The trouble with the pronunciation of a person’s name is that it is not up for discussion. There are of course many ways to pronounce a person’s name, but sadly the majority of those fall into two categories; wrong, and just plain insulting. Only one of them is correct.
Not all football commentators fall foul of mispronunciation, but a recent uttering by BBC legend Gary Lineker stirred up deep set feelings about the ignorance of many. Adam Idah scored his first Premier League goal which helped Norwich secure a 2-1 win vs Everton. During the highlights on Match of the Day, Gary claimed of the player’s name “I’m not sure [if] it’s Idah (ee-dah) or Idah (eye-dah) but it’s definitely either (ee-ther) or either (eye-ther). We’ll go with Idah (ee-dah).” The Sun (for all their faults) reported that RTE’s legendary commentator, George Hamilton had criticised Lineker for the joke which he labelled ‘the height of rudeness.’ (The correct pronunciation is ee-dah by the way.)
Anyone who has had the fortune of watching Hamilton’s commentary over the years will note how seriously the 71-year-old takes the pronunciation of players’ names. He spends days making sure he gets it as accurate as he possibly can. He isn’t alone. BT supremo Ian Darke has stated on Twitter that: “Players sit down every year and say their names to camera. Most commentators use those pronunciations. Yet still there are people on here who think they know better and insist we are getting the names wrong. Example – it is “Kon-tay” and “Mow-pie”.”
So what and whom fall foul of this mispronunciation, and dare we understand why it occurs?
As an Irishman, who supports Liverpool, the first name I have to clear up is Caoimhín Kelleher. Caoimhín, is the Irish for young Kevin. It is pronounced Kwee-veen. The reason for the mix-up is very clear and understandable, it is not an English name, or indeed an English word. So it doesn’t cooperate with how the English understanding of letters works. Caoi is pronounced Kwee, the ‘mh’ is a ‘v’ sound in Irish as the letter ‘v’ doesn’t exist, and the accent over the ‘í’ signifies a lengthening of the vowel sound. It is called a fada, meaning long. So the last part is veen. The misunderstanding is understandable, the continued mispronunciation is not. He has now been interviewed post and pre-game a number of times and has undoubtedly introduced himself on each occasion, but how he says his name is ignored. Because, as Darke says, there are still those that know better.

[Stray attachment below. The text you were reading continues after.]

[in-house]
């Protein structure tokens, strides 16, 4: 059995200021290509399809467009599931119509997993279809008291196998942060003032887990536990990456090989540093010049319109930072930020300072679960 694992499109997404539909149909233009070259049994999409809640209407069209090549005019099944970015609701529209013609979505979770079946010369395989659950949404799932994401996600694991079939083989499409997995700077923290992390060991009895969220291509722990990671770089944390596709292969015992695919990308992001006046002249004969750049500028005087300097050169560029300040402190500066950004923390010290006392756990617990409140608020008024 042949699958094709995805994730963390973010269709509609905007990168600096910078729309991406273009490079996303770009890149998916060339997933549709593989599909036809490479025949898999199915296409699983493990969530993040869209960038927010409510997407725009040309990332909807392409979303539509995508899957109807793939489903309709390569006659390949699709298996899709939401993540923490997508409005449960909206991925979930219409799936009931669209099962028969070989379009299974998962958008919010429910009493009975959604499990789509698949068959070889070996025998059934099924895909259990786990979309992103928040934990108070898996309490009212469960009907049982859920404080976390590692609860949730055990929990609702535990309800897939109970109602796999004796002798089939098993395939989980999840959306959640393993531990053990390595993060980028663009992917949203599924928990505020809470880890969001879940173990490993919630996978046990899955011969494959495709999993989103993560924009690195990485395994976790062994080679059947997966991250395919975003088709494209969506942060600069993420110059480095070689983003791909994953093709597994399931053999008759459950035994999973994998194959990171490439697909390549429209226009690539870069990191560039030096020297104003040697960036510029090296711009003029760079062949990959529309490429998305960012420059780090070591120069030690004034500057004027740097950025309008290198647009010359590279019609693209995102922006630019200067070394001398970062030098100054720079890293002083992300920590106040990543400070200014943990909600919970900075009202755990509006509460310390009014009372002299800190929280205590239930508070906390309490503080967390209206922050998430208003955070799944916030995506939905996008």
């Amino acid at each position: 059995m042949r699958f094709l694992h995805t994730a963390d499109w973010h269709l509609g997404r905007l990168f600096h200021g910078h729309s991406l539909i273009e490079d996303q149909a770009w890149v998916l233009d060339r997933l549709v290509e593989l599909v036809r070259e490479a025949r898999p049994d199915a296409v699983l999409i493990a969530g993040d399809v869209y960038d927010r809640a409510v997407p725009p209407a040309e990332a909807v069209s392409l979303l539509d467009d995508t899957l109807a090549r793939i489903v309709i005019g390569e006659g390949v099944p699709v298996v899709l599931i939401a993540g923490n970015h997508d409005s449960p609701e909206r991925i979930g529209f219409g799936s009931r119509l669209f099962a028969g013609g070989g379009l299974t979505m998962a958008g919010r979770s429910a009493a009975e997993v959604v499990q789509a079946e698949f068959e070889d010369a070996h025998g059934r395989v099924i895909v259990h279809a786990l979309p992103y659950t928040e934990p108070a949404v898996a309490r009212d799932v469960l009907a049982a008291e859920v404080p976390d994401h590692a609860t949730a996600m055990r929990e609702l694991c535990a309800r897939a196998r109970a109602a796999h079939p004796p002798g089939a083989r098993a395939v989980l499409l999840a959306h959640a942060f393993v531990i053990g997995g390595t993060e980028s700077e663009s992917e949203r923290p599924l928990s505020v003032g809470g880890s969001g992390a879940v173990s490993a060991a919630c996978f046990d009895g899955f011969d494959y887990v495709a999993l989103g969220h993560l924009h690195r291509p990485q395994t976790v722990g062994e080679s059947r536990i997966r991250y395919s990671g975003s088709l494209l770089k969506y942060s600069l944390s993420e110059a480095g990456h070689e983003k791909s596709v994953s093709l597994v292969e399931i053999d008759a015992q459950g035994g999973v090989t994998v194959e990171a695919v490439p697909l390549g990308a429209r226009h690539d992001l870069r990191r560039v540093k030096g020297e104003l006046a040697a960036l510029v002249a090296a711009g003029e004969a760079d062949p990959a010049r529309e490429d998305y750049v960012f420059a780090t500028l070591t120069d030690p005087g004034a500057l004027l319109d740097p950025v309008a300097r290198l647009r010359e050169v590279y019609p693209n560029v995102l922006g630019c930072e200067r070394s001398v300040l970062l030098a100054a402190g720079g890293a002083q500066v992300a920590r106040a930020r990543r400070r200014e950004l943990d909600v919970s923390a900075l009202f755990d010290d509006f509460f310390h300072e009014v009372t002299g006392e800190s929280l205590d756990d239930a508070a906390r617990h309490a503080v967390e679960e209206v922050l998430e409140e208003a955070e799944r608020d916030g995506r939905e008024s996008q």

It also isn’t just an Irish issue, of course, far from it. The Portuguese also suffer from a raft of mispronunciation. Diogo Jota. As the Liverpool fans have recently advised – “He’s a lad from Portugal, Better than Figo don’t you know, Oh, his name is Diogo”. His name is Diogo, he is from Portugal, therefore his surname is Jota, with a J sound similar to the J in Juice. Watching Liverpool take on Arsenal recently in the League Cup Semi-Final on Sky Sports, you would be forgiven for thinking there were 3 different players on the pitch with similar names, but from different parts of Europe. Jamie Redknapp insisted it was pronounced with a Germanic soft J, a lá Yota. His colleague was less sure and went with the Spanish style J and declared him Hota.
He again isn’t the only Portuguese to suffer from such ignorance. Man Utd star, Bruno Fernandes. In Portuguese it is pronounced Fur-nandsh. Not Fer-nan-dez, nor even Fer-nan-deth as it should be pronounced in Spanish, but Fur-nandsh. The same goes for Renato Sanches, it should be pronounced San-sh. Italians fall foul of poor pronunciation too, Gianluigi is often pronounced as “Jeeanluigi” when actually it’s a harsher “Jan” sound. The same rule applies to Giovanni Di Lorenzo; it’s “Jov” rather than “Jeeov”.
But why the difficulty and why do so many commentators get it wrong, when so many strive to get it right?
Derek Rae claims “This is an Anglo thing. I don’t mean an English thing. I mean an English language thing. If somebody’s first language is English – whether they’re in the UK, the US or Australia – there seems to be a God-given right to say a name in whatever way is easiest for a person to say.” That may be so, but I believe it is also now a self-fulfilling prophecy. While watching the Euros with a person from Portugal, he was appalled at the attempts at getting his countrymens’ names right. But what became apparent very quickly was that there was a line that the more skilled commentators wouldn’t cross when trying to pronounce names correctly – has the player played in England? Jose Fonte was “Font” rather than “Font-eh” due to his time at Reading, Bruno Ferndandez was of course called “Fer-nan-dez”, but Raphaël Guerreiro was pronounced perfectly as “Guh-Raer-Ro” and Rafael Leão was pronounced “Lee-aung”. So where there was an expectation as to how certain names should be said despite the commentator knowing what they were saying was incorrect.
So what is the solution? As Ian Darke has stated; players sit down every year and say their names to the camera, let’s listen better and take the players’ word for it. Any Liverpool, Chelsea or Middlesborough fan can attest that when Boudewijn Zenden joined their club, they weren’t sure how to pronounce his name, but as he said it to the camera “boo-de-vine” it wasn’t that difficult anymore. If everyone listened to each other and didn’t assume they know better, we might live in a better world.
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